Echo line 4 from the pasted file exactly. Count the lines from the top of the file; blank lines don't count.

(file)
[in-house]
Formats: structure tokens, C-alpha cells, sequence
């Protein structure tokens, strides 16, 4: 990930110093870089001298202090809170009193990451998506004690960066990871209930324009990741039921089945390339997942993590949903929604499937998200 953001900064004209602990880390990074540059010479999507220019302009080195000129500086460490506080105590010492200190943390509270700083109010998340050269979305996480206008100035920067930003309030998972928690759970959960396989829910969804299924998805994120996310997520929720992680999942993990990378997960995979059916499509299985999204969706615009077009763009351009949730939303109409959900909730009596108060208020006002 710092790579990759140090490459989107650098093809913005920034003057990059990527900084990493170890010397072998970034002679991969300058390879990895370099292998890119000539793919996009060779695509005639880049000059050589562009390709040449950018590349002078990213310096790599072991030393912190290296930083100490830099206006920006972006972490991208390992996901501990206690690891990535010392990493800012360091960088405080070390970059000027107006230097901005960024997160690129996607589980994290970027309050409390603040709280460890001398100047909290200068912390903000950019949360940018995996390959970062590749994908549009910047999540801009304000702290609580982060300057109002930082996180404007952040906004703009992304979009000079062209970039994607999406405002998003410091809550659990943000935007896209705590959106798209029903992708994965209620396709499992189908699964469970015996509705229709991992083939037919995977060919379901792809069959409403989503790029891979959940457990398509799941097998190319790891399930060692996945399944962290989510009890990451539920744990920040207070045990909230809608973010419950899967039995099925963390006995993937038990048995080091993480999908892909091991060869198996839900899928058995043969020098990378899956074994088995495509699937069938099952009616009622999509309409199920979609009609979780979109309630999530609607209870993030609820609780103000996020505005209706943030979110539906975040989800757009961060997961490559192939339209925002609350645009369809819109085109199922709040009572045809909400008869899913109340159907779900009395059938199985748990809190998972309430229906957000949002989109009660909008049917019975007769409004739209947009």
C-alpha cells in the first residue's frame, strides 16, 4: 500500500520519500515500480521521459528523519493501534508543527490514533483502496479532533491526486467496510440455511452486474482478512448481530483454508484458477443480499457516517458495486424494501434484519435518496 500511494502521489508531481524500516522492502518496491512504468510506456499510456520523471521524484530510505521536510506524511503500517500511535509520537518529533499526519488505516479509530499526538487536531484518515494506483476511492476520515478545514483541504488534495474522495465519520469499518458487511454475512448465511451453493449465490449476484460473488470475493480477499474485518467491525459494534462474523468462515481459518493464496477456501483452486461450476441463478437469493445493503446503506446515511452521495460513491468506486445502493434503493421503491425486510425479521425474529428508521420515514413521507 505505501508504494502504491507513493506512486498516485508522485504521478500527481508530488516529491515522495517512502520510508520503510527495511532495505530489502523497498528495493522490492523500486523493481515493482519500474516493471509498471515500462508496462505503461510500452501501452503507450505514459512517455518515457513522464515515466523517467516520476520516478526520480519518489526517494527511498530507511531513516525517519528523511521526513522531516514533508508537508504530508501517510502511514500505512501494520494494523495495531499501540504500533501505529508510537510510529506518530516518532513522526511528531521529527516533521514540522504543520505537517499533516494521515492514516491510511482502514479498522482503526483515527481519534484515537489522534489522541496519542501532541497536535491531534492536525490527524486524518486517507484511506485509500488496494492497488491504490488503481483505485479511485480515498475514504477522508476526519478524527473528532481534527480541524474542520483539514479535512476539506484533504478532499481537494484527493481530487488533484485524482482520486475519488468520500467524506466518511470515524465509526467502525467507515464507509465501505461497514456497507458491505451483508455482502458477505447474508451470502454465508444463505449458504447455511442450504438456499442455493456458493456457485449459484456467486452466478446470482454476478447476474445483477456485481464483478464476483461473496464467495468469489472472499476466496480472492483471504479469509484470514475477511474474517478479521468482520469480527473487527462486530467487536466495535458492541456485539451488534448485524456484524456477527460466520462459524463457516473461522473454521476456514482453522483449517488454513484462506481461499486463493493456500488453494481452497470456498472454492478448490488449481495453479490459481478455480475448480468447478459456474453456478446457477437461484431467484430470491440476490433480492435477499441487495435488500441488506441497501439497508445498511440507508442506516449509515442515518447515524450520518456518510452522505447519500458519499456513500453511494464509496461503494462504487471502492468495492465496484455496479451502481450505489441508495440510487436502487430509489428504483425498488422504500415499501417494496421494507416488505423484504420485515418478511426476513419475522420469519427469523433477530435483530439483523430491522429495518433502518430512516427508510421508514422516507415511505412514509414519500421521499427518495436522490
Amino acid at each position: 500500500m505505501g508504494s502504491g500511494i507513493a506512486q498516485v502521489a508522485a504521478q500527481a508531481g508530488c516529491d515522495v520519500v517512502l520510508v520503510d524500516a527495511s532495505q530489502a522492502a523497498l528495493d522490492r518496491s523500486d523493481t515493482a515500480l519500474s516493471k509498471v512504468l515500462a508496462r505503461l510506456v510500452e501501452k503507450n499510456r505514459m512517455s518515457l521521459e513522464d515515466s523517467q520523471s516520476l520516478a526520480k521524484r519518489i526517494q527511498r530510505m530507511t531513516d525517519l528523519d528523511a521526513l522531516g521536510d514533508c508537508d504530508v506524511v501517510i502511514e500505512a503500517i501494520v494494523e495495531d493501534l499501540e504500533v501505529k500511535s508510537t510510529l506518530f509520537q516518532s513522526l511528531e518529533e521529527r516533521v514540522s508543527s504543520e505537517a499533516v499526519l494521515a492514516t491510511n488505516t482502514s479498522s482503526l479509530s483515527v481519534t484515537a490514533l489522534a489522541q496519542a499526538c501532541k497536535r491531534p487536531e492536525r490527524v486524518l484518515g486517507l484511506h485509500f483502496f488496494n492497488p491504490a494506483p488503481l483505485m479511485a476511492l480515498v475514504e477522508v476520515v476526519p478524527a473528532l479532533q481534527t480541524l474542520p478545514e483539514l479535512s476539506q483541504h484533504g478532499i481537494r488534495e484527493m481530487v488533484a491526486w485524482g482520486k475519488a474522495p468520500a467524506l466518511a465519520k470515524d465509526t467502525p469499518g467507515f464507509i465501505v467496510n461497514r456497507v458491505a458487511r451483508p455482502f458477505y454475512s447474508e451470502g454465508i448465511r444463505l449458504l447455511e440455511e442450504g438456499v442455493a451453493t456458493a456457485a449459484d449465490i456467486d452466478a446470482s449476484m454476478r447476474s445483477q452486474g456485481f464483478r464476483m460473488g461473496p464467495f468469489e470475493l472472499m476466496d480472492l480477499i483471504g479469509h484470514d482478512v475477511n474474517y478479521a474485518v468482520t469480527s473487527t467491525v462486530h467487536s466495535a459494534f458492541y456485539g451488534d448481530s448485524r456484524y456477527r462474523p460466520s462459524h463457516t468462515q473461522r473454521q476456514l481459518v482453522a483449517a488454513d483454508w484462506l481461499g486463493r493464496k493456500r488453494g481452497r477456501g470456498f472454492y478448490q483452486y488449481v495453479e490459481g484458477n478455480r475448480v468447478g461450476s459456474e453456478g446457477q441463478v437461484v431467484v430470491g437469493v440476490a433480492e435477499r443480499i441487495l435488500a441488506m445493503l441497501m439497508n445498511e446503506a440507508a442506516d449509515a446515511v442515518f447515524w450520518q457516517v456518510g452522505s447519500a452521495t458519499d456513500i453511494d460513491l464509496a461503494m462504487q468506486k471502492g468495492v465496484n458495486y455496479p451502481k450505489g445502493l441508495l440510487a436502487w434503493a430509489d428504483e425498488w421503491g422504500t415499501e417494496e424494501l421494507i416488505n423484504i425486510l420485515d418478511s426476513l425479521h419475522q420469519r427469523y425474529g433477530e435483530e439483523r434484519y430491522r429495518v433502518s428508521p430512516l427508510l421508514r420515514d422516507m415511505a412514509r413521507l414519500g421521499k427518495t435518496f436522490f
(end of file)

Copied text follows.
C-alpha cells in the first residue's frame, strides 16, 4: 500500500520519500515500480521521459528523519493501534508543527490514533483502496479532533491526486467496510440455511452486474482478512448481530483454508484458477443480499457516517458495486424494501434484519435518496 500511494502521489508531481524500516522492502518496491512504468510506456499510456520523471521524484530510505521536510506524511503500517500511535509520537518529533499526519488505516479509530499526538487536531484518515494506483476511492476520515478545514483541504488534495474522495465519520469499518458487511454475512448465511451453493449465490449476484460473488470475493480477499474485518467491525459494534462474523468462515481459518493464496477456501483452486461450476441463478437469493445493503446503506446515511452521495460513491468506486445502493434503493421503491425486510425479521425474529428508521420515514413521507 505505501508504494502504491507513493506512486498516485508522485504521478500527481508530488516529491515522495517512502520510508520503510527495511532495505530489502523497498528495493522490492523500486523493481515493482519500474516493471509498471515500462508496462505503461510500452501501452503507450505514459512517455518515457513522464515515466523517467516520476520516478526520480519518489526517494527511498530507511531513516525517519528523511521526513522531516514533508508537508504530508501517510502511514500505512501494520494494523495495531499501540504500533501505529508510537510510529506518530516518532513522526511528531521529527516533521514540522504543520505537517499533516494521515492514516491510511482502514479498522482503526483515527481519534484515537489522534489522541496519542501532541497536535491531534492536525490527524486524518486517507484511506485509500488496494492497488491504490488503481483505485479511485480515498475514504477522508476526519478524527473528532481534527480541524474542520483539514479535512476539506484533504478532499481537494484527493481530487488533484485524482482520486475519488468520500467524506466518511470515524465509526467502525467507515464507509465501505461497514456497507458491505451483508455482502458477505447474508451470502454465508444463505449458504447455511442450504438456499442455493456458493456457485449459484456467486452466478446470482454476478447476474445483477456485481464483478464476483461473496464467495468469489472472499476466496480472492483471504479469509484470514475477511474474517478479521468482520469480527473487527462486530467487536466495535458492541456485539451488534448485524456484524456477527460466520462459524463457516473461522473454521476456514482453522483449517488454513484462506481461499486463493493456500488453494481452497470456498472454492478448490488449481495453479490459481478455480475448480468447478459456474453456478446457477437461484431467484430470491440476490433480492435477499441487495435488500441488506441497501439497508445498511440507508442506516449509515442515518447515524450520518456518510452522505447519500458519499456513500453511494464509496461503494462504487471502492468495492465496484455496479451502481450505489441508495440510487436502487430509489428504483425498488422504500415499501417494496421494507416488505423484504420485515418478511426476513419475522420469519427469523433477530435483530439483523430491522429495518433502518430512516427508510421508514422516507415511505412514509414519500421521499427518495436522490